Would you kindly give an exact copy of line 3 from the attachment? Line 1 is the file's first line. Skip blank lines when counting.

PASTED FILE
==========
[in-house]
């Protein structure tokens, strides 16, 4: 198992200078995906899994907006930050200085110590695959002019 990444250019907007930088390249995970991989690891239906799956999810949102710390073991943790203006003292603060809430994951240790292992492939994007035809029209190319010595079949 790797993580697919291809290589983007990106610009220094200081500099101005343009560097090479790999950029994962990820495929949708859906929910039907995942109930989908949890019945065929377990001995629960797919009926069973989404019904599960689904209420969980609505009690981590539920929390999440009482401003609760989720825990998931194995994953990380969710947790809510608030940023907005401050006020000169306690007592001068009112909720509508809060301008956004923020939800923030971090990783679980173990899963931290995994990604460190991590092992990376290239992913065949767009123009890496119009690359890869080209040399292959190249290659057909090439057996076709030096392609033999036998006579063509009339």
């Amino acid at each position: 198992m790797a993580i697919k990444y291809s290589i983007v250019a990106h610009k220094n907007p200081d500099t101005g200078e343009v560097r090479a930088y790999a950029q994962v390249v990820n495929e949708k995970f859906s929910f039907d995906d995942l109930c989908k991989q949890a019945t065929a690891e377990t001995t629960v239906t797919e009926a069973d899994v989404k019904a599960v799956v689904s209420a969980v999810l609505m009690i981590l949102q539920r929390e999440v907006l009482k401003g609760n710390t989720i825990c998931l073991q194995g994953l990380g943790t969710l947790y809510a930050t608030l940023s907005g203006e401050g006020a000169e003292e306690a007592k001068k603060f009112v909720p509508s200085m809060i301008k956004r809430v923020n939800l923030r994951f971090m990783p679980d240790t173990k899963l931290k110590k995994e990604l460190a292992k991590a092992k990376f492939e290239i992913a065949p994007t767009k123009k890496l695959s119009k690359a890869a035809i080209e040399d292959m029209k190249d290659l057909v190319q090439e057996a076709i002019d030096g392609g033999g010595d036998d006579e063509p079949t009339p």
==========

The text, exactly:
């Amino acid at each position: 198992m790797a993580i697919k990444y291809s290589i983007v250019a990106h610009k220094n907007p200081d500099t101005g200078e343009v560097r090479a930088y790999a950029q994962v390249v990820n495929e949708k995970f859906s929910f039907d995906d995942l109930c989908k991989q949890a019945t065929a690891e377990t001995t629960v239906t797919e009926a069973d899994v989404k019904a599960v799956v689904s209420a969980v999810l609505m009690i981590l949102q539920r929390e999440v907006l009482k401003g609760n710390t989720i825990c998931l073991q194995g994953l990380g943790t969710l947790y809510a930050t608030l940023s907005g203006e401050g006020a000169e003292e306690a007592k001068k603060f009112v909720p509508s200085m809060i301008k956004r809430v923020n939800l923030r994951f971090m990783p679980d240790t173990k899963l931290k110590k995994e990604l460190a292992k991590a092992k990376f492939e290239i992913a065949p994007t767009k123009k890496l695959s119009k690359a890869a035809i080209e040399d292959m029209k190249d290659l057909v190319q090439e057996a076709i002019d030096g392609g033999g010595d036998d006579e063509p079949t009339p």